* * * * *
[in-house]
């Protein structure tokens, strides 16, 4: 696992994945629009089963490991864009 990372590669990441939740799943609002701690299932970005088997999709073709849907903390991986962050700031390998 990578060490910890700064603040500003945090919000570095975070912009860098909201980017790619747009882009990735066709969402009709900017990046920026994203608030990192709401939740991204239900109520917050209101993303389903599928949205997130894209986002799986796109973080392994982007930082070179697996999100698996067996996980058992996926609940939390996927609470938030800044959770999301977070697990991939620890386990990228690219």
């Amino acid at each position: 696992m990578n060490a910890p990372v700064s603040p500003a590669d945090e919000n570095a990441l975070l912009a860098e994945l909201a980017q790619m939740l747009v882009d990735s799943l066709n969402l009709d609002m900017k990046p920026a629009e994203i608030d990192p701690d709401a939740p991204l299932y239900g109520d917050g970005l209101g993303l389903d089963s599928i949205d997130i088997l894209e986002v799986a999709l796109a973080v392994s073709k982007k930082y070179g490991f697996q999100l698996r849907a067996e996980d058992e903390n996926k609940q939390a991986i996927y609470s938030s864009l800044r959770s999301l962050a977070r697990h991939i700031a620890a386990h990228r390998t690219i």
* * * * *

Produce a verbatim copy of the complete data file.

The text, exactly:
[in-house]
């Protein structure tokens, strides 16, 4: 696992994945629009089963490991864009 990372590669990441939740799943609002701690299932970005088997999709073709849907903390991986962050700031390998 990578060490910890700064603040500003945090919000570095975070912009860098909201980017790619747009882009990735066709969402009709900017990046920026994203608030990192709401939740991204239900109520917050209101993303389903599928949205997130894209986002799986796109973080392994982007930082070179697996999100698996067996996980058992996926609940939390996927609470938030800044959770999301977070697990991939620890386990990228690219």
């Amino acid at each position: 696992m990578n060490a910890p990372v700064s603040p500003a590669d945090e919000n570095a990441l975070l912009a860098e994945l909201a980017q790619m939740l747009v882009d990735s799943l066709n969402l009709d609002m900017k990046p920026a629009e994203i608030d990192p701690d709401a939740p991204l299932y239900g109520d917050g970005l209101g993303l389903d089963s599928i949205d997130i088997l894209e986002v799986a999709l796109a973080v392994s073709k982007k930082y070179g490991f697996q999100l698996r849907a067996e996980d058992e903390n996926k609940q939390a991986i996927y609470s938030s864009l800044r959770s999301l962050a977070r697990h991939i700031a620890a386990h990228r390998t690219i």